New cases of the more transmissible, potentially more fatal Delta COVID-19 variant have been confirmed in the Hudson Valley.
Four cases were recorded during the second week of July in Rockland County, officials announced after being alerted by the New York State Department of Health on Tuesday, July 27.
The cases of the Delta variant were confirmed by the state through PCR testing.
“We suspected it was here," Rockland County spokesman John Lyon said, "but now it’s documented. We continue to urge people to get vaccinated if they have not done so already."
According to New York Gov. Andrew Cuomo, more than 70 percent of new COVID-19 cases in the state have been linked to the Delta variant.
This week, Rockland County Health Commissioner Patricia Schnabel Ruppert cautioned that COVID-19 cases in the region have doubled in the past two weeks as the country contends with the variant.
The Delta variant has become a cause of concern for local, county, and state officials, as Cuomo announced that the Health Department would be enlisting five labs statewide to help speed up testing for variants.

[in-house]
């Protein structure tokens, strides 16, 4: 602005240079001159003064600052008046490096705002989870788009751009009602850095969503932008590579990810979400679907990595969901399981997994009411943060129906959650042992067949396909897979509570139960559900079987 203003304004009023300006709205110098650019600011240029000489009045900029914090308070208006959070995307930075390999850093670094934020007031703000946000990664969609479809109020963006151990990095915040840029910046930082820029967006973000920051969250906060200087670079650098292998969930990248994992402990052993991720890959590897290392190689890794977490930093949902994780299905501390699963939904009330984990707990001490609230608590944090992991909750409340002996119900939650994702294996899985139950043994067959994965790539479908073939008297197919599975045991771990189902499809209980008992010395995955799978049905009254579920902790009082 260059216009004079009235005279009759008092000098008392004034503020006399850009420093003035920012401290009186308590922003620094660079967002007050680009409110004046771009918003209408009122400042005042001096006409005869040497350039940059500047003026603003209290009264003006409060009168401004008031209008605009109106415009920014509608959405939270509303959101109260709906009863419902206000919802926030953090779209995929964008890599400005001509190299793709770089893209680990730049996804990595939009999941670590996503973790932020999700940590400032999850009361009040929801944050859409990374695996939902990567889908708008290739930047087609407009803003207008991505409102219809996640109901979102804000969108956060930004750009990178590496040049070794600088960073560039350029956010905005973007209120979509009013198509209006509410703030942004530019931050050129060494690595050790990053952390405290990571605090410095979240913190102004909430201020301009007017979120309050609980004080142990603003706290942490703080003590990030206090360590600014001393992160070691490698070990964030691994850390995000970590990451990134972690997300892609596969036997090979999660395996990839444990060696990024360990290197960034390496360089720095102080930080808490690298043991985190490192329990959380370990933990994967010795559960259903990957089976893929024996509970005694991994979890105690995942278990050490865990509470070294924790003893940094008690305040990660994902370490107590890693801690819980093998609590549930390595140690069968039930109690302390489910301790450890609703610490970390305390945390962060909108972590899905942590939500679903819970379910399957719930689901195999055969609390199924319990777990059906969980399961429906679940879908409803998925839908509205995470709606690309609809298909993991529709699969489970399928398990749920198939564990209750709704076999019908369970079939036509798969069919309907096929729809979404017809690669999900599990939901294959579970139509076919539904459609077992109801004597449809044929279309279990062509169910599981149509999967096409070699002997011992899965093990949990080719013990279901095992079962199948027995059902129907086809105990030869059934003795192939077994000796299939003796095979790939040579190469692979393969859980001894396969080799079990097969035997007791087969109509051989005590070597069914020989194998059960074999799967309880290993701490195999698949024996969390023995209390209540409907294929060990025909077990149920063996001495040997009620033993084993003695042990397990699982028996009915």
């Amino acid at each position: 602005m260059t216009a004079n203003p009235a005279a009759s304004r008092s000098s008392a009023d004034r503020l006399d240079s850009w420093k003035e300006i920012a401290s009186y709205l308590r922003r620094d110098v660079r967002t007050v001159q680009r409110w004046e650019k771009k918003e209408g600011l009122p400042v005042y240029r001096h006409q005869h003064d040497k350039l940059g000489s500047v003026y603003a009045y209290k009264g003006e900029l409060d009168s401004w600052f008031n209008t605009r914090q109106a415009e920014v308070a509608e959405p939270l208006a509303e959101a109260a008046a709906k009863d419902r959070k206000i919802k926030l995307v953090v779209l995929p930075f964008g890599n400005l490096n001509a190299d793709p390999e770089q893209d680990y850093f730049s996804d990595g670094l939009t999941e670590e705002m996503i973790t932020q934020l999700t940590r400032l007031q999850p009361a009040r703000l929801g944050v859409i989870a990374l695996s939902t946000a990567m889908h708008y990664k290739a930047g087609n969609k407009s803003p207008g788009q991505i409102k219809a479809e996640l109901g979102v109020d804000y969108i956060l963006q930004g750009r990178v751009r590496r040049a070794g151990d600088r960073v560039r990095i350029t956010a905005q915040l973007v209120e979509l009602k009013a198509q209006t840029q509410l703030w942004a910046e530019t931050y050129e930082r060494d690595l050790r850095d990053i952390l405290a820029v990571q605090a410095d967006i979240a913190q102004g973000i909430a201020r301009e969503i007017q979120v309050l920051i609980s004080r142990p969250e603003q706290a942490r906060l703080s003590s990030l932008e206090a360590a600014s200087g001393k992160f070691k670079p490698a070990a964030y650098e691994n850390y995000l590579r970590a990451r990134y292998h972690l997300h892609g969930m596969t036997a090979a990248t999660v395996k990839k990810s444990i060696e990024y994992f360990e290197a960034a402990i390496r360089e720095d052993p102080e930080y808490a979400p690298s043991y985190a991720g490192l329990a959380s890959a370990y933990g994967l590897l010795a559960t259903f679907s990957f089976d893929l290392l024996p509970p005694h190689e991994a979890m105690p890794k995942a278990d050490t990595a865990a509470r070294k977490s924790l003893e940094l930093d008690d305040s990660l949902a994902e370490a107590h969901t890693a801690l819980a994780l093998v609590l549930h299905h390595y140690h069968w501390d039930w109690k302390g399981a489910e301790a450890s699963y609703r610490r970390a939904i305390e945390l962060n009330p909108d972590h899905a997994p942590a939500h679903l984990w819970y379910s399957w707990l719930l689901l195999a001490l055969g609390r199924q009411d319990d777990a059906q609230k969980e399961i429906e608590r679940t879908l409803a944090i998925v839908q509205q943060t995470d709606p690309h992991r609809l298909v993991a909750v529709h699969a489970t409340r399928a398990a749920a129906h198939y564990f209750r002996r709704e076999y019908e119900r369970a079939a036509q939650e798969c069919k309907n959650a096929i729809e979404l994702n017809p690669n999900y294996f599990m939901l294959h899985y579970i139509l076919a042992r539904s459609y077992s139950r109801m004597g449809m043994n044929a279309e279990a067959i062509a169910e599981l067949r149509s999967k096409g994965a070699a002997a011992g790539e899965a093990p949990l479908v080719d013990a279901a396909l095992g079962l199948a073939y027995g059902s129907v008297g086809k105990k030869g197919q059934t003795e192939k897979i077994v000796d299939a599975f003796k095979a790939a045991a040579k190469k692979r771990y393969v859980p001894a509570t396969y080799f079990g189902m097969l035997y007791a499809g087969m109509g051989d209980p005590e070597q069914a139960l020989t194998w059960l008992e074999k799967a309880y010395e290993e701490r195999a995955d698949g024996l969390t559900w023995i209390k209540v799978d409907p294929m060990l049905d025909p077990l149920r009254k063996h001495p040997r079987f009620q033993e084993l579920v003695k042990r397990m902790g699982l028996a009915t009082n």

Among the labs to begin ramping up testing for the Delta variant is the New York Medical College’s Genomics Core Lab in Valhalla.
“The Delta variant of COVID-19 continues to spread and infect overwhelmingly unvaccinated New Yorkers, and that's why it's vital that everyone who is able should take the vaccine right away," Cuomo said this week.
"Getting vaccinated helps not just you, but your friends, family and community. It is both easy to take and easily accessible in New York, so don't delay—get the shot as soon as you can.”
In Rockland County, there were 41 new positive cases Monday, compared to nine a week ago. There are now 156 active cases. Four people are currently hospitalized with COVID-19.
Cuomo said on Monday, July 26 that just 0.15 percent of vaccinated New Yorkers have been infected by the Delta variant and that vaccinations could reduce the risk of hospitalization by nearly 95 percent.
“Those who are vaccinated reduce the risk of hospitalization by 94 percent, so if you're vaccinated, you’re much less likely to get COVID to begin with, and if you get it, it’s not as severe and you’re not hospitalized,” he said during a briefing on Monday. “Those are the facts.
“What we’re looking at is a pandemic of the unvaccinated.”
Click here to sign up for Daily Voice's free daily emails and news alerts.